The high society of Stuart, England found Frances Coke Villiers, Viscountess Purbeck (1602-1645) an exasperating woman. She lived at a time when women were expected to be obedient, silent, and chaste, but Frances displayed none of these qualities. Her determination to ignore convention contributed in no small measure to a life of high drama, one which encompassed kidnappings, secret rendezvous, an illegitimate child, accusations of black magic, imprisonments, disappearances, and exile, not to mention court appearances, high-speed chases, a jail-break, deadly disease, royal fury, and - by turns - religious condemnation and conversion.
As a child, Frances became a political pawn at the court of King James I. Her wealthy parents, themselves trapped in a disastrous marriage, fought tooth and nail over whom Frances should marry, pulling both king and court into their extended battles. When Frances was fifteen, her father forced her to marry John Villiers, the elder brother of the royal favorite, the Duke of Buckingham. But as her husband succumbed to mental illness, Frances fell for another man, and soon found herself pregnant with her lover's child.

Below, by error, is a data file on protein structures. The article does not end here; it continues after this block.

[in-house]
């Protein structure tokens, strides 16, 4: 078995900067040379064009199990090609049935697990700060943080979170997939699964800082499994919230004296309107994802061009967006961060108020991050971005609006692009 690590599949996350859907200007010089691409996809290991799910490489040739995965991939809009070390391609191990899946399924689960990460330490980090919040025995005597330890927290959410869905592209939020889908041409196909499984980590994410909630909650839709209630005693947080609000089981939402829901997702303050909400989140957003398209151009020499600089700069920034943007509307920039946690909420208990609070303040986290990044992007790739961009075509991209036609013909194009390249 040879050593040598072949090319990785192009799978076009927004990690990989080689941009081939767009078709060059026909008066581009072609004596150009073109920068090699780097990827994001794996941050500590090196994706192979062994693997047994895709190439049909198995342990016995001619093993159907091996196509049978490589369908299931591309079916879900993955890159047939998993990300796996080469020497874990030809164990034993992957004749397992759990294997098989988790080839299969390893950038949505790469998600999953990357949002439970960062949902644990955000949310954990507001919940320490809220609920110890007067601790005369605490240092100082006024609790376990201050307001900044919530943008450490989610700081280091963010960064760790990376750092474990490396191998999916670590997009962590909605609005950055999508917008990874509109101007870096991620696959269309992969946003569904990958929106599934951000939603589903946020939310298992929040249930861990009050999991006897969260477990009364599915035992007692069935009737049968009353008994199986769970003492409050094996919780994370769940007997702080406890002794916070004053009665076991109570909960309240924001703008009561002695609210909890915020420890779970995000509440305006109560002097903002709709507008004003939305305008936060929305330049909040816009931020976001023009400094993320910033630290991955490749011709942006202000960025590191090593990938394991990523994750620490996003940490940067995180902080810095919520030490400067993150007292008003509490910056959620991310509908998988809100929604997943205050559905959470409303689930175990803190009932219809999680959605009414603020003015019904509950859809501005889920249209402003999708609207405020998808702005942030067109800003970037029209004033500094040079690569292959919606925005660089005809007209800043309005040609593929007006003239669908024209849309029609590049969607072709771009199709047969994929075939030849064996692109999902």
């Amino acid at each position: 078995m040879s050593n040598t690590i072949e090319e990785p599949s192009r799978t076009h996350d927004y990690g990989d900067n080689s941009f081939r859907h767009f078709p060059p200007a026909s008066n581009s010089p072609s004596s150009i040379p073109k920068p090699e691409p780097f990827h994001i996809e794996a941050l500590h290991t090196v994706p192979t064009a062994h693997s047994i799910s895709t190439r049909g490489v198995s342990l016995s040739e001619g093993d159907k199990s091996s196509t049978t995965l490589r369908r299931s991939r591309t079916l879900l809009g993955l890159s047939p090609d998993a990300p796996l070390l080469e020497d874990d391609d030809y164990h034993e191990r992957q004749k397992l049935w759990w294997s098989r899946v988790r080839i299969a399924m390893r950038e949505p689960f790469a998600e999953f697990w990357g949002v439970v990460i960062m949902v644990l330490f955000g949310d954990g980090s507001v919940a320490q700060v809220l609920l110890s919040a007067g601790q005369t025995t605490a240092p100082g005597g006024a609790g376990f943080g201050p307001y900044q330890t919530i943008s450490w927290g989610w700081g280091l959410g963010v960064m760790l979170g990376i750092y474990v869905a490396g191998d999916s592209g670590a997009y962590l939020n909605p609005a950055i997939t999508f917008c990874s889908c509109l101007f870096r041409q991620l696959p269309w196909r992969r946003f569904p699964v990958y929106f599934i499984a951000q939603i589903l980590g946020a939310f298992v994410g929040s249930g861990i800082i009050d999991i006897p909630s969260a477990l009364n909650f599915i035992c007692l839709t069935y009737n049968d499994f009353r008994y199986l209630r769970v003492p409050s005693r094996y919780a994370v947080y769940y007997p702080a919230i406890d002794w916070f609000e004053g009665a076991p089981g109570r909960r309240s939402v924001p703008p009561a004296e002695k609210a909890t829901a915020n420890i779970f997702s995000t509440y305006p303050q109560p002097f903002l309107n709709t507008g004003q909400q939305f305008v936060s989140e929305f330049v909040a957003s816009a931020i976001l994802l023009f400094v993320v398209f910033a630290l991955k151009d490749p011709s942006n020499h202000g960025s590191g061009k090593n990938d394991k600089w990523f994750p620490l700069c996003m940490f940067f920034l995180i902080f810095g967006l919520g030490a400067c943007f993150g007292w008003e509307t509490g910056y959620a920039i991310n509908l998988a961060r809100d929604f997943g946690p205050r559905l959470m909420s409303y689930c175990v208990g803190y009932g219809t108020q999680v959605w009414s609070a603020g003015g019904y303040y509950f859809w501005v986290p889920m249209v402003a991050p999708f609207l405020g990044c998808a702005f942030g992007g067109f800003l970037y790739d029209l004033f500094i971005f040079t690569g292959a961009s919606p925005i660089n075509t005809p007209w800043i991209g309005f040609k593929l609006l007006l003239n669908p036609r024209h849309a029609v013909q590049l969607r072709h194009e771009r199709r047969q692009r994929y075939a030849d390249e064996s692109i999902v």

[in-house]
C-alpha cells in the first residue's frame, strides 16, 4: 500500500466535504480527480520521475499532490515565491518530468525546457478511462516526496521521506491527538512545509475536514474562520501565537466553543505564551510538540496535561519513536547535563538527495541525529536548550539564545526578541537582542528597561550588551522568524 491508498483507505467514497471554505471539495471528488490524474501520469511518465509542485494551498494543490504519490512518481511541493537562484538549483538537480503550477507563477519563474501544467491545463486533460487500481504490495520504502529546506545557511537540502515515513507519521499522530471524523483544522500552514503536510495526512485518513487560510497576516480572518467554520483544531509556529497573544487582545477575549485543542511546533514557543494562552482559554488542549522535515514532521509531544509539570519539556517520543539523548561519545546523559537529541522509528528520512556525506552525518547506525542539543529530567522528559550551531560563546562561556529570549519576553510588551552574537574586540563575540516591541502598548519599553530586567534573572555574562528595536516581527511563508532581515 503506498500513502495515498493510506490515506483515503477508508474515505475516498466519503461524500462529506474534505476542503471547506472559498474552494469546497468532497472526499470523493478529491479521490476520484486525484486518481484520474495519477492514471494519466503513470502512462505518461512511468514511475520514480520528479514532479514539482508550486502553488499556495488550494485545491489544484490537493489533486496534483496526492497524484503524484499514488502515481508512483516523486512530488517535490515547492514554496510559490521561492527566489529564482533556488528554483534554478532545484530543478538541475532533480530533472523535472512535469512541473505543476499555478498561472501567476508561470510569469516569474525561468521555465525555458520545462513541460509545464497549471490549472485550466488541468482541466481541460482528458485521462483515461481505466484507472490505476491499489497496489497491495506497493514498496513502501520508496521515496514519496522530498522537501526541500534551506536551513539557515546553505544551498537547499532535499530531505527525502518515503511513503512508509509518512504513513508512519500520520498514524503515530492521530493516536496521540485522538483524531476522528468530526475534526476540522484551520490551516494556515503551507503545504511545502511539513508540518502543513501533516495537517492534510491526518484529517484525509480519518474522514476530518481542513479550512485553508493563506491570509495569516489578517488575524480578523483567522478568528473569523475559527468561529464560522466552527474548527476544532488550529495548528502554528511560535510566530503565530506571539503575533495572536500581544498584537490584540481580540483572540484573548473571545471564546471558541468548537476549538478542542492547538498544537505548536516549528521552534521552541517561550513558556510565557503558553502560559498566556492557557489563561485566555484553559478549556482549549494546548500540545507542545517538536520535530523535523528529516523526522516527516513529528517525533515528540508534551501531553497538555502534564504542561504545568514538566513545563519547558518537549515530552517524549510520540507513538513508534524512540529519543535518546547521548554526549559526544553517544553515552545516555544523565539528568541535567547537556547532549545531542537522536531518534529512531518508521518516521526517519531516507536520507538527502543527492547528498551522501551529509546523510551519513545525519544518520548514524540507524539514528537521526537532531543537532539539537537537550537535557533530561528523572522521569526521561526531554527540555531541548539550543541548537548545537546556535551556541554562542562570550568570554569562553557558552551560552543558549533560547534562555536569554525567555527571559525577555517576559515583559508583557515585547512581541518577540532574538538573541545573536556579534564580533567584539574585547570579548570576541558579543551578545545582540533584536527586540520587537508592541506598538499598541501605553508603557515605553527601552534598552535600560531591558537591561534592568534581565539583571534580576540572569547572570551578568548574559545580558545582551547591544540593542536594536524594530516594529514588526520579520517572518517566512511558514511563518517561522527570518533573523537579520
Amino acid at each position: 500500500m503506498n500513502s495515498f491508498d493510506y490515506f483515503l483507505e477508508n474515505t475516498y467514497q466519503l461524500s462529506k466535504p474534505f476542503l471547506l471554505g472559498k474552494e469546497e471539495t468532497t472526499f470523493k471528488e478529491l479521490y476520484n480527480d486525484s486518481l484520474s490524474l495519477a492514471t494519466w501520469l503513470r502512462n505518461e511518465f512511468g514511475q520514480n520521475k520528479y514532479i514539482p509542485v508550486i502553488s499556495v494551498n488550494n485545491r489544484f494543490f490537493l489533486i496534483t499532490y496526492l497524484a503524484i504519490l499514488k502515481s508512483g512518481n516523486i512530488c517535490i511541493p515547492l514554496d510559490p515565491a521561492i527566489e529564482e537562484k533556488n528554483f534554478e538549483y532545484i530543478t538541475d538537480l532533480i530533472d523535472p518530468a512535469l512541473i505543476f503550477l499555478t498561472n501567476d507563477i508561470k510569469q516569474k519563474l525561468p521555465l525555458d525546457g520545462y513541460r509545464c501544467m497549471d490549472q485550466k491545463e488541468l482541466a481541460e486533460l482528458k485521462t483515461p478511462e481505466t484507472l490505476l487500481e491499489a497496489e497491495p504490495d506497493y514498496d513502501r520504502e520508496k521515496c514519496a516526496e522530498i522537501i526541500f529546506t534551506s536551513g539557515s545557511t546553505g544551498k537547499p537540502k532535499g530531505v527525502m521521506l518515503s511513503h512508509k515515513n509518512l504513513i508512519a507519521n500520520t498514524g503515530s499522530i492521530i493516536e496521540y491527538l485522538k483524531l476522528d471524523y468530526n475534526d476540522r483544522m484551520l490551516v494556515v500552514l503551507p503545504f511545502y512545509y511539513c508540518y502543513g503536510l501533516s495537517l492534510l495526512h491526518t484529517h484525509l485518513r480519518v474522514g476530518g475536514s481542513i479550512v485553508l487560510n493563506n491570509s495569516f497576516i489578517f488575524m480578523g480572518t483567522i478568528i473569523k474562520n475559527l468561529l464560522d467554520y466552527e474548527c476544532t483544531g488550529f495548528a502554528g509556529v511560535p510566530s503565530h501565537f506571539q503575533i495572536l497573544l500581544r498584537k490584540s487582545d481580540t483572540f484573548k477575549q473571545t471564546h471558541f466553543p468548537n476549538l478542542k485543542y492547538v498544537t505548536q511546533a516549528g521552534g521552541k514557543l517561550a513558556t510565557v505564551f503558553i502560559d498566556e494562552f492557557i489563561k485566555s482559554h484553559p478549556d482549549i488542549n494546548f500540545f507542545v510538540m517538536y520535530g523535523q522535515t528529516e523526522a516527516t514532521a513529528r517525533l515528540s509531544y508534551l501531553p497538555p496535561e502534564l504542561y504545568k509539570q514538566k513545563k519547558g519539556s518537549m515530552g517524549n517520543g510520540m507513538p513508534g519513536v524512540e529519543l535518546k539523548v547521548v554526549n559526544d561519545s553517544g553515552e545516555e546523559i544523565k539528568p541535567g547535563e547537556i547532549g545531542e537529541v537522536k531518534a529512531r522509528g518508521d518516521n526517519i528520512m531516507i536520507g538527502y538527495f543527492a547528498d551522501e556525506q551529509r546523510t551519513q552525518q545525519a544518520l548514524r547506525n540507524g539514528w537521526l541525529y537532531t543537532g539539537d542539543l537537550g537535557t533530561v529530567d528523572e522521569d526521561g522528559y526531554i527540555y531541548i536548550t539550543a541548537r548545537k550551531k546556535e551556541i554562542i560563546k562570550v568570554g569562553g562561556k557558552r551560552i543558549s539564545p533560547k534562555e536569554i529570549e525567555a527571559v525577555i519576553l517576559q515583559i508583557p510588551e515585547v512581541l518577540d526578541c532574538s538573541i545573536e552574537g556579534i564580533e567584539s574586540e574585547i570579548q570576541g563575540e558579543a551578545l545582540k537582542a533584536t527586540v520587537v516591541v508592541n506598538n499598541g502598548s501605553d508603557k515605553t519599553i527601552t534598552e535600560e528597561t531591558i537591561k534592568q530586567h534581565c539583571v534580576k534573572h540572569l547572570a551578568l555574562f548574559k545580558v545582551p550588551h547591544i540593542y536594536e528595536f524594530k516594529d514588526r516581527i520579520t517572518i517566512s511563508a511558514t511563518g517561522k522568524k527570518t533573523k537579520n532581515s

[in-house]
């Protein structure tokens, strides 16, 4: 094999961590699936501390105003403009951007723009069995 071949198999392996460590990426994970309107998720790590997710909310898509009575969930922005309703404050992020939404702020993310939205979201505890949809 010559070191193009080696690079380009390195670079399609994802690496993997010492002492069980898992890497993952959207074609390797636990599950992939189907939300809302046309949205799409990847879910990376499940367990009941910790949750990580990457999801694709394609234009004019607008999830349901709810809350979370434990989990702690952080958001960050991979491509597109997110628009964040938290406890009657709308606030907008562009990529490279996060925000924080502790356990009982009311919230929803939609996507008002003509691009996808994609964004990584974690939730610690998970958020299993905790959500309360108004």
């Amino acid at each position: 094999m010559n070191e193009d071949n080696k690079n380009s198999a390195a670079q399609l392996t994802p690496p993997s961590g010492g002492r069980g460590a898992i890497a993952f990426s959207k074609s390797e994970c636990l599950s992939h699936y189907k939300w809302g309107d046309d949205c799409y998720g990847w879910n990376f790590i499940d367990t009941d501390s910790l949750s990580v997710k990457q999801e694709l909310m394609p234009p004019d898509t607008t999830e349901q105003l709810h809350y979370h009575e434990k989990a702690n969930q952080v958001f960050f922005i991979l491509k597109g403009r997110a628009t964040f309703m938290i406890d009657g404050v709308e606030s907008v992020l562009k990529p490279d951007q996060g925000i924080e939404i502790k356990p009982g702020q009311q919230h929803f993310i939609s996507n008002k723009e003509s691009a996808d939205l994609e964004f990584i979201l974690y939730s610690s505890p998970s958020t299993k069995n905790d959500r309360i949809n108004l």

The Viscountess paid a heavy price for her illicit love. Her outraged in-laws used their influence to bring her down. But bravely defying both social and religious convention, Frances refused to bow to the combined authority of her family, her church, or her king, and fought stubbornly to defend her honour, as well as the position of her illegitimate son.
On one level a thrilling tale of love and sex, kidnapping and elopement, the life of Frances Coke Villiers is also the story of an exceptional woman, whose personal experiences intertwined with the court politics and religious disputes of a tumultuous and crucially formative period in English history.
This is a major new history of the British army during the Great War written by three leading military historians. Ian Beckett, Timothy Bowman and Mark Connelly survey operations on the Western Front and throughout the rest of the world as well as the army's social history, pre-war and wartime planning and strategy, the maintenance of discipline and morale and the lasting legacy of the First World War on the army's development. They assess the strengths and weaknesses of the army between 1914 and 1918, engaging with key debates around the adequacy of British generalship and whether or not there was a significant 'learning curve' in terms of the development of operational art during the course of the war. Their findings show how, despite limitations of initiative and innovation amongst the high command, the British army did succeed in developing the effective combined arms warfare necessary for victory in 1918.